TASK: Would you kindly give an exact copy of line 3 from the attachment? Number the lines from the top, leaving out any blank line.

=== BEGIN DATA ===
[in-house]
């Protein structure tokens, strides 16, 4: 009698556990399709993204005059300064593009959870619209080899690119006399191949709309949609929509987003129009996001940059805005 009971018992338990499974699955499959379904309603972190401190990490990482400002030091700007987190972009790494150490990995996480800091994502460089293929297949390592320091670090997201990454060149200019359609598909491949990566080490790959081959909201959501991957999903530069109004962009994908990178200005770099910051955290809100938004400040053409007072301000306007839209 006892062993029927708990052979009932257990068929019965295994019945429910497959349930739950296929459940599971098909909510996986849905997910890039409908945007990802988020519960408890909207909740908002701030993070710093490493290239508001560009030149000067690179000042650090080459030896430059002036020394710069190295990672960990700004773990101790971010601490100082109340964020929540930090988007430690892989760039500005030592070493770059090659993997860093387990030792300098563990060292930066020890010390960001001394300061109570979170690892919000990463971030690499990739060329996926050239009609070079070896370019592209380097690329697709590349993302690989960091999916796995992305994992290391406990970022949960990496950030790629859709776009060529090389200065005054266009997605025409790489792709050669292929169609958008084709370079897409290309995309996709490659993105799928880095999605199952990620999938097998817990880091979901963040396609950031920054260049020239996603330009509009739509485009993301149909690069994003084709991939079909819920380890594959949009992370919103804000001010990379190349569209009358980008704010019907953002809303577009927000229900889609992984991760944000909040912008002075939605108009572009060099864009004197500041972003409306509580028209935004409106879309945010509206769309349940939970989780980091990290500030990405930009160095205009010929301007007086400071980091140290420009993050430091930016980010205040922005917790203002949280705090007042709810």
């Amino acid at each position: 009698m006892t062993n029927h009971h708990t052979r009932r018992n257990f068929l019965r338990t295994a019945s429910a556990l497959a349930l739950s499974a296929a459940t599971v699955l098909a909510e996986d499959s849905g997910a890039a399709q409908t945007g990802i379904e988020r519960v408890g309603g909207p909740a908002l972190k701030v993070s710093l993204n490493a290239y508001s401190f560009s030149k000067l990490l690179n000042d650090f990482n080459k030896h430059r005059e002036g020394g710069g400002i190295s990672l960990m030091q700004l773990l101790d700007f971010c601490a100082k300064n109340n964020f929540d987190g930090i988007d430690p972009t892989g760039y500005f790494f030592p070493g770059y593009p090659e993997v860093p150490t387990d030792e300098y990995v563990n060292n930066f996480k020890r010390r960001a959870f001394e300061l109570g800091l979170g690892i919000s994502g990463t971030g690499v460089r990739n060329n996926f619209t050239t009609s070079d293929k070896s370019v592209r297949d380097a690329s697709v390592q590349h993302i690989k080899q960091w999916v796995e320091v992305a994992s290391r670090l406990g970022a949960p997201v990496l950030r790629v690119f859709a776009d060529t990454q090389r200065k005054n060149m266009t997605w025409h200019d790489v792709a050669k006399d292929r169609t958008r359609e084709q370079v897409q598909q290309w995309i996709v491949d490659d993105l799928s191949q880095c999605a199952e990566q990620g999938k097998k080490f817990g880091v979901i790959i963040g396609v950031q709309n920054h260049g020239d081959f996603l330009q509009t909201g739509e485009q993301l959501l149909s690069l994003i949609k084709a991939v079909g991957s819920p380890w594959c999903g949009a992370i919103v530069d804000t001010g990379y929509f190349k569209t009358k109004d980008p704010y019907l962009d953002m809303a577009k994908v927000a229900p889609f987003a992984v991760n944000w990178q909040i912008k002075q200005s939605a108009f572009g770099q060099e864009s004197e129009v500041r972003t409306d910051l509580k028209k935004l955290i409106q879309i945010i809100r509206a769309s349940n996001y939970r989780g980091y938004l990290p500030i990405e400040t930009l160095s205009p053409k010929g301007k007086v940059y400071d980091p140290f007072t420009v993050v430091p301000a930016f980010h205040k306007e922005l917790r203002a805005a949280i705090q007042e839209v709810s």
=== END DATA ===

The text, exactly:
């Amino acid at each position: 009698m006892t062993n029927h009971h708990t052979r009932r018992n257990f068929l019965r338990t295994a019945s429910a556990l497959a349930l739950s499974a296929a459940t599971v699955l098909a909510e996986d499959s849905g997910a890039a399709q409908t945007g990802i379904e988020r519960v408890g309603g909207p909740a908002l972190k701030v993070s710093l993204n490493a290239y508001s401190f560009s030149k000067l990490l690179n000042d650090f990482n080459k030896h430059r005059e002036g020394g710069g400002i190295s990672l960990m030091q700004l773990l101790d700007f971010c601490a100082k300064n109340n964020f929540d987190g930090i988007d430690p972009t892989g760039y500005f790494f030592p070493g770059y593009p090659e993997v860093p150490t387990d030792e300098y990995v563990n060292n930066f996480k020890r010390r960001a959870f001394e300061l109570g800091l979170g690892i919000s994502g990463t971030g690499v460089r990739n060329n996926f619209t050239t009609s070079d293929k070896s370019v592209r297949d380097a690329s697709v390592q590349h993302i690989k080899q960091w999916v796995e320091v992305a994992s290391r670090l406990g970022a949960p997201v990496l950030r790629v690119f859709a776009d060529t990454q090389r200065k005054n060149m266009t997605w025409h200019d790489v792709a050669k006399d292929r169609t958008r359609e084709q370079v897409q598909q290309w995309i996709v491949d490659d993105l799928s191949q880095c999605a199952e990566q990620g999938k097998k080490f817990g880091v979901i790959i963040g396609v950031q709309n920054h260049g020239d081959f996603l330009q509009t909201g739509e485009q993301l959501l149909s690069l994003i949609k084709a991939v079909g991957s819920p380890w594959c999903g949009a992370i919103v530069d804000t001010g990379y929509f190349k569209t009358k109004d980008p704010y019907l962009d953002m809303a577009k994908v927000a229900p889609f987003a992984v991760n944000w990178q909040i912008k002075q200005s939605a108009f572009g770099q060099e864009s004197e129009v500041r972003t409306d910051l509580k028209k935004l955290i409106q879309i945010i809100r509206a769309s349940n996001y939970r989780g980091y938004l990290p500030i990405e400040t930009l160095s205009p053409k010929g301007k007086v940059y400071d980091p140290f007072t420009v993050v430091p301000a930016f980010h205040k306007e922005l917790r203002a805005a949280i705090q007042e839209v709810s």